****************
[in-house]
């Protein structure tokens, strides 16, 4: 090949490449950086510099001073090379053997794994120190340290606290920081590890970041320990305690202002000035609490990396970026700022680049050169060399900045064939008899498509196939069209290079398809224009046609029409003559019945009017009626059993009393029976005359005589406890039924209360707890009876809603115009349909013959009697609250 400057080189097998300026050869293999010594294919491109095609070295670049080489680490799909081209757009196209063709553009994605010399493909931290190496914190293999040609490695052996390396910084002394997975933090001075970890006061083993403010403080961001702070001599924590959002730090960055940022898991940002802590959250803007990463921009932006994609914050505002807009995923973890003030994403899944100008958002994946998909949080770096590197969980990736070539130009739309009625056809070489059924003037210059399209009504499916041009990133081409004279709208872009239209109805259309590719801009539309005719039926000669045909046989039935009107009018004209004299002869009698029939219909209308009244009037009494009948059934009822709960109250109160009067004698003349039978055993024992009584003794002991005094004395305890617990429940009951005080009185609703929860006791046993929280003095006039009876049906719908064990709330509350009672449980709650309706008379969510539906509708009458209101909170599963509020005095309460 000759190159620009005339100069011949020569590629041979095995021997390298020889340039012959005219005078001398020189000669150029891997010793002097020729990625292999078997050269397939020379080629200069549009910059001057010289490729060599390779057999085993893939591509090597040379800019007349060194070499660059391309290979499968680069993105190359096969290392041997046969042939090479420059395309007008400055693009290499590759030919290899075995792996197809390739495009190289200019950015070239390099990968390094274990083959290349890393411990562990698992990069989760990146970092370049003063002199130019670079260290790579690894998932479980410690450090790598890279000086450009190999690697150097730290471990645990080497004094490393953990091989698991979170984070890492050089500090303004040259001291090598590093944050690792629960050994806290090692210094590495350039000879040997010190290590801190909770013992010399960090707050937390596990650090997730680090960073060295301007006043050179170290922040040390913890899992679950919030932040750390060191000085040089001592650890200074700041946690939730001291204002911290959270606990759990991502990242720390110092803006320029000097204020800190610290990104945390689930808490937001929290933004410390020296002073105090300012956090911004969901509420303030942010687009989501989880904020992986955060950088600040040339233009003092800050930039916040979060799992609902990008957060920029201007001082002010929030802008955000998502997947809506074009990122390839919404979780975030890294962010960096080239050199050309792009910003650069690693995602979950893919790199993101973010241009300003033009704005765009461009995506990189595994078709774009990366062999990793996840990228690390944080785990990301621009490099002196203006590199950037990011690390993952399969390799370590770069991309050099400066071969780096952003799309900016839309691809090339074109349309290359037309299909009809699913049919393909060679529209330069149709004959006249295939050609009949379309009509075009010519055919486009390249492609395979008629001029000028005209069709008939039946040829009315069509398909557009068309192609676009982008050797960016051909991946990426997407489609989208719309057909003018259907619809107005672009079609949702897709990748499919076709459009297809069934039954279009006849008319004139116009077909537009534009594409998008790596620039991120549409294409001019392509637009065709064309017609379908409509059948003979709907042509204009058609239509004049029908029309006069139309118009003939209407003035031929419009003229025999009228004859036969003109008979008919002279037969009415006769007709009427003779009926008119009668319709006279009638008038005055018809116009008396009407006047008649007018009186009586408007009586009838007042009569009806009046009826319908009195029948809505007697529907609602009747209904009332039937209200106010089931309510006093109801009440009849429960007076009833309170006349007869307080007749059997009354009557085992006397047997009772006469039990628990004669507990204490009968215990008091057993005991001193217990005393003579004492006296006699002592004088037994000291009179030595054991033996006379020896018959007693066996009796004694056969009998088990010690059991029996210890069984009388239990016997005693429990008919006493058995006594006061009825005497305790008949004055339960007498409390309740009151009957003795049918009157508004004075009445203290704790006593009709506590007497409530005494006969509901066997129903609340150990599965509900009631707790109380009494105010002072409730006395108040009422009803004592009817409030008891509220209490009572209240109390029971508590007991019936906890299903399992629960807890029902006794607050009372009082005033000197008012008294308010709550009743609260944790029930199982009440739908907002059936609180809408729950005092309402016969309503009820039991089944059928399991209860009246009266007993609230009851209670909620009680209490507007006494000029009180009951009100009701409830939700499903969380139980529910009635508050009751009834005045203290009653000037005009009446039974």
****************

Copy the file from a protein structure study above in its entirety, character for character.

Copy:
[in-house]
């Protein structure tokens, strides 16, 4: 090949490449950086510099001073090379053997794994120190340290606290920081590890970041320990305690202002000035609490990396970026700022680049050169060399900045064939008899498509196939069209290079398809224009046609029409003559019945009017009626059993009393029976005359005589406890039924209360707890009876809603115009349909013959009697609250 400057080189097998300026050869293999010594294919491109095609070295670049080489680490799909081209757009196209063709553009994605010399493909931290190496914190293999040609490695052996390396910084002394997975933090001075970890006061083993403010403080961001702070001599924590959002730090960055940022898991940002802590959250803007990463921009932006994609914050505002807009995923973890003030994403899944100008958002994946998909949080770096590197969980990736070539130009739309009625056809070489059924003037210059399209009504499916041009990133081409004279709208872009239209109805259309590719801009539309005719039926000669045909046989039935009107009018004209004299002869009698029939219909209308009244009037009494009948059934009822709960109250109160009067004698003349039978055993024992009584003794002991005094004395305890617990429940009951005080009185609703929860006791046993929280003095006039009876049906719908064990709330509350009672449980709650309706008379969510539906509708009458209101909170599963509020005095309460 000759190159620009005339100069011949020569590629041979095995021997390298020889340039012959005219005078001398020189000669150029891997010793002097020729990625292999078997050269397939020379080629200069549009910059001057010289490729060599390779057999085993893939591509090597040379800019007349060194070499660059391309290979499968680069993105190359096969290392041997046969042939090479420059395309007008400055693009290499590759030919290899075995792996197809390739495009190289200019950015070239390099990968390094274990083959290349890393411990562990698992990069989760990146970092370049003063002199130019670079260290790579690894998932479980410690450090790598890279000086450009190999690697150097730290471990645990080497004094490393953990091989698991979170984070890492050089500090303004040259001291090598590093944050690792629960050994806290090692210094590495350039000879040997010190290590801190909770013992010399960090707050937390596990650090997730680090960073060295301007006043050179170290922040040390913890899992679950919030932040750390060191000085040089001592650890200074700041946690939730001291204002911290959270606990759990991502990242720390110092803006320029000097204020800190610290990104945390689930808490937001929290933004410390020296002073105090300012956090911004969901509420303030942010687009989501989880904020992986955060950088600040040339233009003092800050930039916040979060799992609902990008957060920029201007001082002010929030802008955000998502997947809506074009990122390839919404979780975030890294962010960096080239050199050309792009910003650069690693995602979950893919790199993101973010241009300003033009704005765009461009995506990189595994078709774009990366062999990793996840990228690390944080785990990301621009490099002196203006590199950037990011690390993952399969390799370590770069991309050099400066071969780096952003799309900016839309691809090339074109349309290359037309299909009809699913049919393909060679529209330069149709004959006249295939050609009949379309009509075009010519055919486009390249492609395979008629001029000028005209069709008939039946040829009315069509398909557009068309192609676009982008050797960016051909991946990426997407489609989208719309057909003018259907619809107005672009079609949702897709990748499919076709459009297809069934039954279009006849008319004139116009077909537009534009594409998008790596620039991120549409294409001019392509637009065709064309017609379908409509059948003979709907042509204009058609239509004049029908029309006069139309118009003939209407003035031929419009003229025999009228004859036969003109008979008919002279037969009415006769007709009427003779009926008119009668319709006279009638008038005055018809116009008396009407006047008649007018009186009586408007009586009838007042009569009806009046009826319908009195029948809505007697529907609602009747209904009332039937209200106010089931309510006093109801009440009849429960007076009833309170006349007869307080007749059997009354009557085992006397047997009772006469039990628990004669507990204490009968215990008091057993005991001193217990005393003579004492006296006699002592004088037994000291009179030595054991033996006379020896018959007693066996009796004694056969009998088990010690059991029996210890069984009388239990016997005693429990008919006493058995006594006061009825005497305790008949004055339960007498409390309740009151009957003795049918009157508004004075009445203290704790006593009709506590007497409530005494006969509901066997129903609340150990599965509900009631707790109380009494105010002072409730006395108040009422009803004592009817409030008891509220209490009572209240109390029971508590007991019936906890299903399992629960807890029902006794607050009372009082005033000197008012008294308010709550009743609260944790029930199982009440739908907002059936609180809408729950005092309402016969309503009820039991089944059928399991209860009246009266007993609230009851209670909620009680209490507007006494000029009180009951009100009701409830939700499903969380139980529910009635508050009751009834005045203290009653000037005009009446039974």